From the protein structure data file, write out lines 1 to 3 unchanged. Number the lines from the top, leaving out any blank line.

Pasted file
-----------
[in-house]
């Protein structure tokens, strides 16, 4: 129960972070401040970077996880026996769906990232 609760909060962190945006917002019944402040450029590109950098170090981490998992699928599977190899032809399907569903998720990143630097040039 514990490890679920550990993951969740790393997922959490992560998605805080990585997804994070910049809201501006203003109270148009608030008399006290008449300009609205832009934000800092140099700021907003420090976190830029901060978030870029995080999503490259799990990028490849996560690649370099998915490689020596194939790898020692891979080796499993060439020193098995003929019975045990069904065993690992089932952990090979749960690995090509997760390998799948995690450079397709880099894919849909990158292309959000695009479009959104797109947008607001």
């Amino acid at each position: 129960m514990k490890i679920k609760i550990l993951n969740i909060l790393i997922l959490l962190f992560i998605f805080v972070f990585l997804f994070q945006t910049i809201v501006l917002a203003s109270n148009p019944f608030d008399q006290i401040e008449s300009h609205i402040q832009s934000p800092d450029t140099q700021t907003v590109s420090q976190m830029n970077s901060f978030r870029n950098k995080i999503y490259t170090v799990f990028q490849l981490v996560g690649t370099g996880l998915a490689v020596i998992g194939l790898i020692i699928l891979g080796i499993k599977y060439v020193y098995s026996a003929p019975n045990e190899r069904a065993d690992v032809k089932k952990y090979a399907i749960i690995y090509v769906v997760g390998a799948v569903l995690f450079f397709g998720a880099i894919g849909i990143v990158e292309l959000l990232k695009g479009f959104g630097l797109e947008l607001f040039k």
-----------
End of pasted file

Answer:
[in-house]
């Protein structure tokens, strides 16, 4: 129960972070401040970077996880026996769906990232 609760909060962190945006917002019944402040450029590109950098170090981490998992699928599977190899032809399907569903998720990143630097040039 514990490890679920550990993951969740790393997922959490992560998605805080990585997804994070910049809201501006203003109270148009608030008399006290008449300009609205832009934000800092140099700021907003420090976190830029901060978030870029995080999503490259799990990028490849996560690649370099998915490689020596194939790898020692891979080796499993060439020193098995003929019975045990069904065993690992089932952990090979749960690995090509997760390998799948995690450079397709880099894919849909990158292309959000695009479009959104797109947008607001």
């Amino acid at each position: 129960m514990k490890i679920k609760i550990l993951n969740i909060l790393i997922l959490l962190f992560i998605f805080v972070f990585l997804f994070q945006t910049i809201v501006l917002a203003s109270n148009p019944f608030d008399q006290i401040e008449s300009h609205i402040q832009s934000p800092d450029t140099q700021t907003v590109s420090q976190m830029n970077s901060f978030r870029n950098k995080i999503y490259t170090v799990f990028q490849l981490v996560g690649t370099g996880l998915a490689v020596i998992g194939l790898i020692i699928l891979g080796i499993k599977y060439v020193y098995s026996a003929p019975n045990e190899r069904a065993d690992v032809k089932k952990y090979a399907i749960i690995y090509v769906v997760g390998a799948v569903l995690f450079f397709g998720a880099i894919g849909i990143v990158e292309l959000l990232k695009g479009f959104g630097l797109e947008l607001f040039k």